“Hello?” my dad was already at the front desk, although there didn’t appear to be an employee behind it.
Cough! Cough! An older man in a long, dark coat covered his face with his sleeve, and I remembered where I was. Immediately, I went over to a Purell dispenser I’d notice on the way in, giving myself several squirts of the cold, clear goo.
A woman dressed completely in white, except for her large blue nametag, walked at sloth-speed down the hallway, and I predicted that the front desk was her destination.
Making the same assumption, my dad called, “Hi. My wife needs to see -”
In a thick Icelandic accent, she began talking as he was still speaking, “I’m sorry sir, but we are not taking any patients right now.” Time for the explosion, I thought.
“What do you mean, you’re not seeing anyone?” My dad responded, agitated. “This is a hospital!”
“In our country, on New Year’s Eve, everyone stops what they are doing from 9:00 to 1:00 in the morning.” She explained. Based on his expression, I could tell he didn’t know whether to take it as a joke or not. Neither did I.
“Why?” He asked, a few people in the waiting room trying to hide the smirks they were growing. It must have been a familiar story for them.
“We come together and watch a comedy movie, called Áramótaskaupid, on the television. It is an annual tradition.”
My mom, dad, sister, and I stared at her in disbelief. The unhelpful employee typed something on her computer, and then took a few seconds as a break to bite her perfectly polished, vibrant red and blue nails. She clicked the mouse a few times, and the TV in the waiting room buzzed, popping to life, translations of the script scrolling at the bottom of the screen.
This was what was keeping my mom, and all of these other people, who didn’t look as injured (except for the guy who blew his thumb off while playing with fireworks), from receiving medical attention.
What ever happened to the Hippocratic Oath?
My dad kept talking with the employee, but their conversation soon blurred into a background noise. I began thinking of people who could have a lot more serious injuries, maybe from a car accident, who were being denied to see a doctor. How many other people, not just in this hospital, were also being ignored?
“Sir, there’s nothing I can do. You’ll have to wait until 1:00 a.m., when the show ends. Then, after we’ve taken everyone else here, your wife can see a doctor,” She said, but her eyes suggested she was lying. There’s nothing I can do, she’d said. She was just being lazy.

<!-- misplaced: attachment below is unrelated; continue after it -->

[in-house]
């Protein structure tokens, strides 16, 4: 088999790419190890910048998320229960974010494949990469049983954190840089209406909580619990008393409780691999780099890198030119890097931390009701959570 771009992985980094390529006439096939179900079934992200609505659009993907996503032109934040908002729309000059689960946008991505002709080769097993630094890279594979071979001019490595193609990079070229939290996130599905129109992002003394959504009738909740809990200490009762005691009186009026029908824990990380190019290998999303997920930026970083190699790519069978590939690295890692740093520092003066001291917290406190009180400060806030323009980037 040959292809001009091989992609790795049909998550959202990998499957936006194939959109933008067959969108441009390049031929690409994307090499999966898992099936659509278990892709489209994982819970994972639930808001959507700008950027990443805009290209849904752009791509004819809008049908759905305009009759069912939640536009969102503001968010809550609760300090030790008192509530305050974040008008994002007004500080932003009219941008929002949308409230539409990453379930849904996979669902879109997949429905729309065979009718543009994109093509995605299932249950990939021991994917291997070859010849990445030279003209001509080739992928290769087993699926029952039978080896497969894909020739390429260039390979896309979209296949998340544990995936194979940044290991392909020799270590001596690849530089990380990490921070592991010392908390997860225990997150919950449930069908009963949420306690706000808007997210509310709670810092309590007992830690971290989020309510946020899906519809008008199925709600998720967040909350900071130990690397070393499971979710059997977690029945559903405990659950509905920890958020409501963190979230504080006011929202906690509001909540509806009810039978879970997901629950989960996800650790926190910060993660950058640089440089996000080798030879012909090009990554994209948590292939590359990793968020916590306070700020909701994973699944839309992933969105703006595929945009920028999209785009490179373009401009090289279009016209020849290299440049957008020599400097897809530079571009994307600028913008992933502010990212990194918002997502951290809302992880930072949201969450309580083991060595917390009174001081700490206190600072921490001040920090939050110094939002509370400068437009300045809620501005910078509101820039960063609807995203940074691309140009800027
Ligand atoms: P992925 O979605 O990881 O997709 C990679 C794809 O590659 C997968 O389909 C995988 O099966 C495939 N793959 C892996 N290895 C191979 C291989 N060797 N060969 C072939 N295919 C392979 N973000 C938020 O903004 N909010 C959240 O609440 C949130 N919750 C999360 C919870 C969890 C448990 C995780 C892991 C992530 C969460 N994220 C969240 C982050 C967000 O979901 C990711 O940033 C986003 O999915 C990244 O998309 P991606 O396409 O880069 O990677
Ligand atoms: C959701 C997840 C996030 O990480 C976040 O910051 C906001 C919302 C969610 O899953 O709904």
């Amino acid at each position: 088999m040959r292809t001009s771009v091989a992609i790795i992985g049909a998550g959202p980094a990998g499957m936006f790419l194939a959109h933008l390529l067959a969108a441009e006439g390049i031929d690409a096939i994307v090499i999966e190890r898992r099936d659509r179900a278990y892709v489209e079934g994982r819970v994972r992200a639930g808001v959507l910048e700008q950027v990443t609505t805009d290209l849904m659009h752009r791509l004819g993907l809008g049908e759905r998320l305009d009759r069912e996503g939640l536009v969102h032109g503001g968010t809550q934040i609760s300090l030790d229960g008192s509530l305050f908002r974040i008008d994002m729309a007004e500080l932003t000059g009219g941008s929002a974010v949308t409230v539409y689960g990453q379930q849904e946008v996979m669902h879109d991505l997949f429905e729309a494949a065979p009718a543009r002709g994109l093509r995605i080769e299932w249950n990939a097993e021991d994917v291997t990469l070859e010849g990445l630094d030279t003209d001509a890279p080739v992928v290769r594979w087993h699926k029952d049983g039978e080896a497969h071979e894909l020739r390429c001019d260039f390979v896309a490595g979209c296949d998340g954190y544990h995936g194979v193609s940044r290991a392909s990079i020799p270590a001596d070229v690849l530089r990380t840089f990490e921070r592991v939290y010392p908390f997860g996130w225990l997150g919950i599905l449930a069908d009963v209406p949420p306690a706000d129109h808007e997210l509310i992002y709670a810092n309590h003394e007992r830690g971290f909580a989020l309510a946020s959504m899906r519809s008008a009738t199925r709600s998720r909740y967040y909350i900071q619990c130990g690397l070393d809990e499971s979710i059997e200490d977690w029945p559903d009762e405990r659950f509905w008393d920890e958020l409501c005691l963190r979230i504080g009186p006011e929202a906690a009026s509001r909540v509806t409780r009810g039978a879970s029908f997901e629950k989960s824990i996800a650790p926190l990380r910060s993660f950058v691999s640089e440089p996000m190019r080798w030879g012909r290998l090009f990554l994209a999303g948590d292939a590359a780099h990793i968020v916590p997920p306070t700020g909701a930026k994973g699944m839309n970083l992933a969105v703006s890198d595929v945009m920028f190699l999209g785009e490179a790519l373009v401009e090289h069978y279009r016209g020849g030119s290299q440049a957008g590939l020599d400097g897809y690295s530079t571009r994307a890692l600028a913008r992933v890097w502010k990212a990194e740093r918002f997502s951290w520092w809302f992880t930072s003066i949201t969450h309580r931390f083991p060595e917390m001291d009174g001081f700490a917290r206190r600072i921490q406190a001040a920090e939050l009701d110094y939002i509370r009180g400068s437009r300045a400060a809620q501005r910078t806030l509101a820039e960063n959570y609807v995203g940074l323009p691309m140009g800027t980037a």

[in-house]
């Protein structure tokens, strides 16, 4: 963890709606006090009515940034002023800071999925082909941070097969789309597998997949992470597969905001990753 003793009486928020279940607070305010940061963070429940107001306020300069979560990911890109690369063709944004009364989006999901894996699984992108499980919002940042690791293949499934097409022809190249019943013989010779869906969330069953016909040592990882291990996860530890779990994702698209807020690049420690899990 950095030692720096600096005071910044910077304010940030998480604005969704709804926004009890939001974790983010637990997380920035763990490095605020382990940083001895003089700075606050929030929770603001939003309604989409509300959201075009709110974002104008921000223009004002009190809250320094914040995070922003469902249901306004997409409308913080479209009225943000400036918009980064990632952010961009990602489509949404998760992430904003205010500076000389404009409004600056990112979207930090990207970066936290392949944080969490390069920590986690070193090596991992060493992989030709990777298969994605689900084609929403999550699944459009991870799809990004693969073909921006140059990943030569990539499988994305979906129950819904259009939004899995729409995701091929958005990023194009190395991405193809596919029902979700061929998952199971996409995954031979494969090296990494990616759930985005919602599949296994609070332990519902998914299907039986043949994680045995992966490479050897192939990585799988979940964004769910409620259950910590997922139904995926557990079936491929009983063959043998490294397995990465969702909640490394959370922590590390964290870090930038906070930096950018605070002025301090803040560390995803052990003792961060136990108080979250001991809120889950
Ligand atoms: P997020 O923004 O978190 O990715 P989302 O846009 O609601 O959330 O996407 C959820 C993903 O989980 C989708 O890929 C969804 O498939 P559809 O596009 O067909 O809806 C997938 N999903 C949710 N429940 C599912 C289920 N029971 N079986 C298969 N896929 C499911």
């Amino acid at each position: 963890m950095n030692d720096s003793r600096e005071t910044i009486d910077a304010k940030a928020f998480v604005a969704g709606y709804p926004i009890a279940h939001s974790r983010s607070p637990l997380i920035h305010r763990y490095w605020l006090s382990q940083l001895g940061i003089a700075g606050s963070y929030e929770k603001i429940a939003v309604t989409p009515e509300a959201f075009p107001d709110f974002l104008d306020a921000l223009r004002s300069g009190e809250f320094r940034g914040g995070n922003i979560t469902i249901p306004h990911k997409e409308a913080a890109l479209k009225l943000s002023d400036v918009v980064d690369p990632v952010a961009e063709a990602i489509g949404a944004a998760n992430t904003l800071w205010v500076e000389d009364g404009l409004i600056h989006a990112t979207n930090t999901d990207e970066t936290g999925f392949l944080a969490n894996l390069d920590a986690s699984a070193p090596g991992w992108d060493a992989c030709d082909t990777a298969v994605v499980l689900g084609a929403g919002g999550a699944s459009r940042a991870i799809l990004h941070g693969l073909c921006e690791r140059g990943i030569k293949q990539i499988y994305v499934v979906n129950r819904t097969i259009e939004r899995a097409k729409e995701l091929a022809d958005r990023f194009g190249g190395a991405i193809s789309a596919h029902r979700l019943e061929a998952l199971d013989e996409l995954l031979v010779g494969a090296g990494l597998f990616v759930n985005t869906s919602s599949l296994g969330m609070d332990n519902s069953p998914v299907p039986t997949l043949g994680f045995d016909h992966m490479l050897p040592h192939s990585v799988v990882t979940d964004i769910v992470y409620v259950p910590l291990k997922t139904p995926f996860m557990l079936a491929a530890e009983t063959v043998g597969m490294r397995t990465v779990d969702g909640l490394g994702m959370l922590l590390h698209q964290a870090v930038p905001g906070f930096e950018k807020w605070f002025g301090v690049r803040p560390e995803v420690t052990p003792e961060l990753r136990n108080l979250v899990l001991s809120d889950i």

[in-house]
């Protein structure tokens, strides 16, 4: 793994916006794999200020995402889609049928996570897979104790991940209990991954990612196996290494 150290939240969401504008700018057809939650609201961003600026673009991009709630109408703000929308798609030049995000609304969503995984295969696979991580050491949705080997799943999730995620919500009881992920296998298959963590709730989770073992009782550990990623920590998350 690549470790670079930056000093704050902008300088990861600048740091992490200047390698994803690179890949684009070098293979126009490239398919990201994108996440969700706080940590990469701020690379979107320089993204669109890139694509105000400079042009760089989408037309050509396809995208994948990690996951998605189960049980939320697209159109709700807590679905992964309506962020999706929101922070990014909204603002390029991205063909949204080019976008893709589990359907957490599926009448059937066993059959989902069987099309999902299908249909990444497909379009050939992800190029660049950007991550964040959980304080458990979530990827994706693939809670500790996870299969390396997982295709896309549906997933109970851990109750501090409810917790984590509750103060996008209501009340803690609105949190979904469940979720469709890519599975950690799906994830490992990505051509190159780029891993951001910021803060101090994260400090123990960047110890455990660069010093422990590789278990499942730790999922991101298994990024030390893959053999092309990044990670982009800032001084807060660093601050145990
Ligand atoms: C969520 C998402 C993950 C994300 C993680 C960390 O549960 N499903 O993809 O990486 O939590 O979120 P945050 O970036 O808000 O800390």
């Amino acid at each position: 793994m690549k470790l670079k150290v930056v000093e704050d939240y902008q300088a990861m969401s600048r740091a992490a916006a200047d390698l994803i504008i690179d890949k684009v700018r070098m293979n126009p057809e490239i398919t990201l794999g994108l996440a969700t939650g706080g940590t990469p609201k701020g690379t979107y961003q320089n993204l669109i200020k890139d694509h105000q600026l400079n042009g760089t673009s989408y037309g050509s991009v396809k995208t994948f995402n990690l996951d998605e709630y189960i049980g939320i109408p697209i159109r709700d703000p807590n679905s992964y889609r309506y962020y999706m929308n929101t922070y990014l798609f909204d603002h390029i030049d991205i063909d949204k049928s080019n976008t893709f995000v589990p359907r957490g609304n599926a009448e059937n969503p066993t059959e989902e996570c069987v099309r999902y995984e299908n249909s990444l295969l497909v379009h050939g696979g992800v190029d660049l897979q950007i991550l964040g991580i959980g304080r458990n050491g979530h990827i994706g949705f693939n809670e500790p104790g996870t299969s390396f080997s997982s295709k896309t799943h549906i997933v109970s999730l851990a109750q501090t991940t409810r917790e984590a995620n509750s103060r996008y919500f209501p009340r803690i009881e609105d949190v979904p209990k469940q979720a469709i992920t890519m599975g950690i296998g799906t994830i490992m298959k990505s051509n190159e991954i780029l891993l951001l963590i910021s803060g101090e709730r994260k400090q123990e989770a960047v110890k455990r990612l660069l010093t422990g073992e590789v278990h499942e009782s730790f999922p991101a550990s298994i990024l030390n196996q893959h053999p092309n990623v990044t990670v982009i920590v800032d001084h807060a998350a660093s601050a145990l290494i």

So we waited, for hours, in the cold waiting room. There was nothing to do but worry and study the room’s details. The clock above the front desk. The bucket of soapy water a custodian had forgotten. Some magazines in a foreign language on a nearby table. The usual options of playing games on my dad’s phone was not available. He dad didn’t want to risk draining the battery, just in case he needed to call someone. I was jealous that Lexi fell asleep. She would wake up feeling like only a few seconds had passed.
Extremely bored, I began flipping through the pages of the Icelandic magazine, looking for interesting pictures, but I soon became aware that the crinkling of the paper was a sharp, annoying sound, and the only noise in the room, so I closed the magazine and set it back down on the table.
I’m not sure when I fell asleep, but I must have slept for several hours, because when I looked at the clock, it was around 1:30. My parents were not in the room. They must be with a doctor, I assumed. Lexi was still sleeping. Now that I had more energy, I was feeling more impatient. To my relief, in a few minutes my parents stepped out of the door that connects the waiting room to the rest of the hospital.
“Are you okay?” I asked my mom, curious about what the doctor had told her.
“Yes, I’m fine. The doctor just said I needed to rest and…” and as I’d hoped, she began to tell me about the details of her appointment.
During the car ride back to the hotel, my parents expressed their thoughts on the hospital’s service, wanting to make it clear to Lexi and me that the hospital had not been setting a good example for us. My dad said, “Sometimes you have to ignore traditions so that you can do the right, moral thing.”